Rolling hills, a chain of lakes 150 miles long, 300 days of sunshine, and acres of parks all add up to an ideal setting for vacation enjoyment. Austin and the surrounding Texas Hill Country offer hiking and bike trails, swimming, and golf. In addition, there is ballooning, bird watching, canoeing, excellent bass fishing, rock climbing, sailing, scuba diving, spelunking, and tennis.
The 'Live Music Capital of the World' as Austin is sometimes known, is situated in south-central Texas and stretches for 218 square miles. A vibrant and modern city, Austin was named after Stephen F. Austin, the "Father of Texas," and was founded in 1838. With good transport links to other parts of Texas and close proximity to the Mexican border, Austin is a popular city for business and one of the most thriving commercial areas in the southern United States.
A good place to begin a visit to Austin is downtown, where the pink granite Texas State Capitol, built in 1888, is the most visible structure. The Colorado River, which slices through Austin, was once an unpredictable waterway, but has been tamed into a series of picturesque lakes, including two within the city limits. 22 mile long Lake Austin, which lies in the western part of the city, flows into Town Lake, a narrow stretch of water that travels for 5 miles through the center of downtown.
Since the 1960s, this laid-back and progressive city has been a haven for artists, musicians and writers. Many visitors come specifically for the music. Local musicians are known for their innovative re-workings of Texas' country, folk and R&B heritage, use Austin's enthusiastic environment as a springboard to national recognition.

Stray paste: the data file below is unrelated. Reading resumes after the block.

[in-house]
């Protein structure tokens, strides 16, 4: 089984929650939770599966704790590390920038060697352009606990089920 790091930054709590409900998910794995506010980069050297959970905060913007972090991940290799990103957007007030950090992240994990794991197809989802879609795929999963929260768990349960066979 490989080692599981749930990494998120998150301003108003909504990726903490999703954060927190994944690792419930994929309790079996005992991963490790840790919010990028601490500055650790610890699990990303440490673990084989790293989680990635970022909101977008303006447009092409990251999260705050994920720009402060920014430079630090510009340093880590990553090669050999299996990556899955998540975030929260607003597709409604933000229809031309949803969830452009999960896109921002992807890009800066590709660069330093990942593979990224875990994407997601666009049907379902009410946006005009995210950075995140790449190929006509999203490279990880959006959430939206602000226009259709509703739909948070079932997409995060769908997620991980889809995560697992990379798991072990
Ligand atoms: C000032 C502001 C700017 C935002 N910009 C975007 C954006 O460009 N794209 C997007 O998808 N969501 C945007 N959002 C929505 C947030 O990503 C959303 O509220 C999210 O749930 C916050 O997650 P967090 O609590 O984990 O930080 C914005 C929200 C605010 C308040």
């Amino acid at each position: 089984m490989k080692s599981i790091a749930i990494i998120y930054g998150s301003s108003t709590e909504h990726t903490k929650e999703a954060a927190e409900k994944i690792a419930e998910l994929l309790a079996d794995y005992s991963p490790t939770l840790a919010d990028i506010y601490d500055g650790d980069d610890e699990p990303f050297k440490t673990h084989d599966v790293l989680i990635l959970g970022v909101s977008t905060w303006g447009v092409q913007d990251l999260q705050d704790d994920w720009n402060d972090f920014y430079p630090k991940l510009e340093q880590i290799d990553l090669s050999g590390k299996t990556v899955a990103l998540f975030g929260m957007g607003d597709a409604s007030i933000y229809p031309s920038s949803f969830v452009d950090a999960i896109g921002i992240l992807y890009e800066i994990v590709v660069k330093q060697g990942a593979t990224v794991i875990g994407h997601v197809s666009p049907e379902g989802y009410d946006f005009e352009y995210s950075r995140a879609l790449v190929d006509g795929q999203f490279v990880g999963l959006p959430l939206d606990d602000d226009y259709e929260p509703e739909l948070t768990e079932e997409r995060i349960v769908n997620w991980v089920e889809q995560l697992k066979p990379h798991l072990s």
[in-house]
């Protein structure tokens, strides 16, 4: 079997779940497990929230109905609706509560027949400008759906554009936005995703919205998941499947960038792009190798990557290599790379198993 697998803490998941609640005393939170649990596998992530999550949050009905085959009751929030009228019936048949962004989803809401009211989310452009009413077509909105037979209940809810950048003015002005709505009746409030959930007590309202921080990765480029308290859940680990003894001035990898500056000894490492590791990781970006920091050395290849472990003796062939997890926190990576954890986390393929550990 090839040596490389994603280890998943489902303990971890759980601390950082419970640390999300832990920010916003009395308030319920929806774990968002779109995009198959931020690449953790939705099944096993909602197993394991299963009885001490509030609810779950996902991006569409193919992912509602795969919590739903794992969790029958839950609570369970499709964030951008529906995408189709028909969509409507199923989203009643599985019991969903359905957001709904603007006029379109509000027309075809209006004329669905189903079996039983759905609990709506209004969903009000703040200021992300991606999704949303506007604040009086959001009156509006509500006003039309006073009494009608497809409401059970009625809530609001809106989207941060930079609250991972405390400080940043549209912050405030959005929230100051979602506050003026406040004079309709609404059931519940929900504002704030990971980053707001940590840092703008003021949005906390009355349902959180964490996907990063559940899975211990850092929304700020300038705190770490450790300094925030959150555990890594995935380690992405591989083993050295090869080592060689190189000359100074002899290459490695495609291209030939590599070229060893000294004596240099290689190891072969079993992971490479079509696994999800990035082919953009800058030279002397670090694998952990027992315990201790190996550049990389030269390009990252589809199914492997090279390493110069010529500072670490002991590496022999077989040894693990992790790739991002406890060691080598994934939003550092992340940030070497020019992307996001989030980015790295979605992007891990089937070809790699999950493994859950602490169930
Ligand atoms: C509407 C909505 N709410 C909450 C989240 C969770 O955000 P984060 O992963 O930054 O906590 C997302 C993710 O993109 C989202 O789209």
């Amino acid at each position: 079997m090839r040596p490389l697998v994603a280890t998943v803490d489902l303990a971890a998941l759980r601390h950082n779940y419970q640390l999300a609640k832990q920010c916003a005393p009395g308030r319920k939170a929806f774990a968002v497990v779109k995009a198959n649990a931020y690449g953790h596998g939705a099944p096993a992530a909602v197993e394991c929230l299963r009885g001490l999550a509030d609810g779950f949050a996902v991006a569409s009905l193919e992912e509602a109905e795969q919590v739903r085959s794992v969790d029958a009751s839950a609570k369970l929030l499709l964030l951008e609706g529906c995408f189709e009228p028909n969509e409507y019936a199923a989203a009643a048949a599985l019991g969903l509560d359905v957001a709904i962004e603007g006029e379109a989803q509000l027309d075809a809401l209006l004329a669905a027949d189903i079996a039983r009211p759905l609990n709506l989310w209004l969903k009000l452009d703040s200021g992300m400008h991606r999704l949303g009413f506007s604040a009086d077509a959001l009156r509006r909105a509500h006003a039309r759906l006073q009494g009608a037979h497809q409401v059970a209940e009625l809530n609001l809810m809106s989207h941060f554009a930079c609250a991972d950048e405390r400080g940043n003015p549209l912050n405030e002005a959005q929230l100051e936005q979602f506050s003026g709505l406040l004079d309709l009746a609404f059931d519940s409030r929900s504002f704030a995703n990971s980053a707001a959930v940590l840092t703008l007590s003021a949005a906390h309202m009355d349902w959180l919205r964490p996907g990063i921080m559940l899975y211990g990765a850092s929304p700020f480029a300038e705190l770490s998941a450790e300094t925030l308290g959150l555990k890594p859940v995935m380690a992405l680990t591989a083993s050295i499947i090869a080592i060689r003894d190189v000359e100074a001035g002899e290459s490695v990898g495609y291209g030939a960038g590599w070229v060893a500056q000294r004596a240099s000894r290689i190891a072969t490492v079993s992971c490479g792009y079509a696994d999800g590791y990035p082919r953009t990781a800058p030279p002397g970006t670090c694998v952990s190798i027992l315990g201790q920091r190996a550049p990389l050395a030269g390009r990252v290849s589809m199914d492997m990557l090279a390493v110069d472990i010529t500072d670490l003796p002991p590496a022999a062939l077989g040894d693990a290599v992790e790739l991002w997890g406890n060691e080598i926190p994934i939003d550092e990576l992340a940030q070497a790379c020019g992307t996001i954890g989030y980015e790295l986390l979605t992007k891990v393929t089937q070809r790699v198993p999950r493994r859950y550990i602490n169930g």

The grand University of Texas, one of the largest universities in the United States, flanks the capitol's north end. Austin has its own professional symphony, ballet and opera companies; dozens of theaters which combine old favorites with ground-breaking new drama; dance companies, vocal ensembles, and orchestras. Art museums, galleries and beautiful gardens of sculptures further enhance the rich cultural mix.
In recent years the entertainment industry has discovered this big city with a small-town atmosphere, and it's not uncommon to see film crews blocking off an oak-lined street.
High-tech industries have also migrated to the Austin area, making it Texas's answer to Silicon Valley. Yet, for all the changes that have occurred in the capital city, Austin is still very much a town whose roots are buried in the past; a past the city is proud to preserve and show off to visitors.
Capital Metro is the city's public bus network, with a solid system of efficient and inexpensive neighborhood, express and downtown routes. The latter, known as 'Dillos (short for Armadillo Express), are free.
The Texas Steam Train Association runs several tours aboard the Hill Country Flyer steam train into and around Texas Hill Country. The train makes short half hour trips as well as a 30 mile circuit on weekends March through December.
Austin operates a free Yellow Bike Program, which repairs old bicycles, paints them yellow and makes them available free for public use. When you see a yellow bike you can pick it up, ride where you are going and leave it there for the next rider. There are about 150 yellow bikes at present and more are added all the time.
The winning combination of high tech industry, light manufacturing, and abundant cultural resources has given Austin the reputation of being one of the southwest's most livable cities. It is also one of the most visited and loved vacation sites.